# Show that the normal at any point θ to the curve

Question:

Show that the normal at any point θ to the curve

$x=a \cos \theta+a \theta \sin \theta, y=a \sin \theta-a \theta \cos \theta$ is at a constant distance from the origin.

Solution:

We have x = a cos θ + a θ sin θ.

$\therefore \frac{d x}{d \theta}=-a \sin \theta+a \sin \theta+a \theta \cos \theta=a \theta \cos \theta$

$y=a \sin \theta-a \theta \cos \theta$

$\therefore \frac{d y}{d \theta}=a \cos \theta-a \cos \theta+a \theta \sin \theta=a \theta \sin \theta$

$\therefore \frac{d y}{d x}=\frac{d y}{d \theta} \cdot \frac{d \theta}{d x}=\frac{a \theta \sin \theta}{a \theta \cos \theta}=\tan \theta$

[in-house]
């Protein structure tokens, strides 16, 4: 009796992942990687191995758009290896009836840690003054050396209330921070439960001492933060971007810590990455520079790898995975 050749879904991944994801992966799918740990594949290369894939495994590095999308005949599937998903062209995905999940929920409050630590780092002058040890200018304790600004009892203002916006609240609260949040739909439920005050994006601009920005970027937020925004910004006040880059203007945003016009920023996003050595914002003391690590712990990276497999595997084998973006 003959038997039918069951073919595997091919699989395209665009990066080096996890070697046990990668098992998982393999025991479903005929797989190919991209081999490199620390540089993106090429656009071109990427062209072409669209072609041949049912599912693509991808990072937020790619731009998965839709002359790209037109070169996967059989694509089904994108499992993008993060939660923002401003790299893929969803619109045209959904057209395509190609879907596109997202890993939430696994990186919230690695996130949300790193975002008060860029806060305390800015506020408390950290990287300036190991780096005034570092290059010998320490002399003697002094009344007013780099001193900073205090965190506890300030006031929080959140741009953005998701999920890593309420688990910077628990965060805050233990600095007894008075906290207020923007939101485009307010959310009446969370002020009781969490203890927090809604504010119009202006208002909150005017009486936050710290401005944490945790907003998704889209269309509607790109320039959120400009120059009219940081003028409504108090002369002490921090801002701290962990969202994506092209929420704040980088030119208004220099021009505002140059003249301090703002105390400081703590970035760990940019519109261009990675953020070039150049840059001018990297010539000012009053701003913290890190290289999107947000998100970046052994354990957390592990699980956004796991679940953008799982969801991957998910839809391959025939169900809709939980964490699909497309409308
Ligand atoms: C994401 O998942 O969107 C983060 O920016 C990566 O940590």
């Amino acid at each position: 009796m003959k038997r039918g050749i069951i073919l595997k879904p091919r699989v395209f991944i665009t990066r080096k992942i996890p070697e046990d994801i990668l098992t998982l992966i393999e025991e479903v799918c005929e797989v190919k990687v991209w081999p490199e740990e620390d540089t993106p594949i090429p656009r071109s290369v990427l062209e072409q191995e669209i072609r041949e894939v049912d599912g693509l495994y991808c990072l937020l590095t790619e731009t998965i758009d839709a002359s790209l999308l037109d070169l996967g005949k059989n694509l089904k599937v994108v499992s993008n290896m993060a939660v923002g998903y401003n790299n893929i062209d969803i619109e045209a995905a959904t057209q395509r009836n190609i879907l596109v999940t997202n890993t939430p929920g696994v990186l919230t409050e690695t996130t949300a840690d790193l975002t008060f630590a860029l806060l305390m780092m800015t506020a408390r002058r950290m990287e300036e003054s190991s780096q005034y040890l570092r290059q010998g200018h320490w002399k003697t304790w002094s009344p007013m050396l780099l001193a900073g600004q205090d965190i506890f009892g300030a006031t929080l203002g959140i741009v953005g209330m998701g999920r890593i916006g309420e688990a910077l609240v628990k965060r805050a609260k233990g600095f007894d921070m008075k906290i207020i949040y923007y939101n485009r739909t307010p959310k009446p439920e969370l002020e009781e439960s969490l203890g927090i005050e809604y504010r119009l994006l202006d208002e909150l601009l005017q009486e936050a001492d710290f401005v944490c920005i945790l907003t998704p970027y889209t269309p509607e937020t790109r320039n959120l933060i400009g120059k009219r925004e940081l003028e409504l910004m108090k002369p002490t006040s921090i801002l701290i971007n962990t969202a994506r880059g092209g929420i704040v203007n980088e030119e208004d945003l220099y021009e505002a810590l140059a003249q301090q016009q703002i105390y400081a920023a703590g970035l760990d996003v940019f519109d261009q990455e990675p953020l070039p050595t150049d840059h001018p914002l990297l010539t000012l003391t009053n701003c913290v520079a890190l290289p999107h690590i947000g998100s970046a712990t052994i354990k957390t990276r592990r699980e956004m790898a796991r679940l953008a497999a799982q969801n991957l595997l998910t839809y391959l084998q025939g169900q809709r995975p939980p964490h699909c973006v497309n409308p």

$\therefore$ Slope of the normal at any point $\theta$ is $-\frac{1}{\tan \theta}$.

The equation of the normal at a given point (xy) is given by,

$y-a \sin \theta+a \theta \cos \theta=\frac{-1}{\tan \theta}(x-a \cos \theta-a \theta \sin \theta)$

$\Rightarrow y \sin \theta-a \sin ^{2} \theta+a \theta \sin \theta \cos \theta=-x \cos \theta+a \cos ^{2} \theta+a \theta \sin \theta \cos \theta$

$\Rightarrow x \cos \theta+y \sin \theta-a\left(\sin ^{2} \theta+\cos ^{2} \theta\right)=0$

$\Rightarrow x \cos \theta+y \sin \theta-a=0$

Now, the perpendicular distance of the normal from the origin is

$\frac{|-a|}{\sqrt{\cos ^{2} \theta+\sin ^{2} \theta}}=\frac{|-a|}{\sqrt{1}}=|-a|$, which is independent of $\theta$

Hence, the perpendicular distance of the normal from the origin is constant.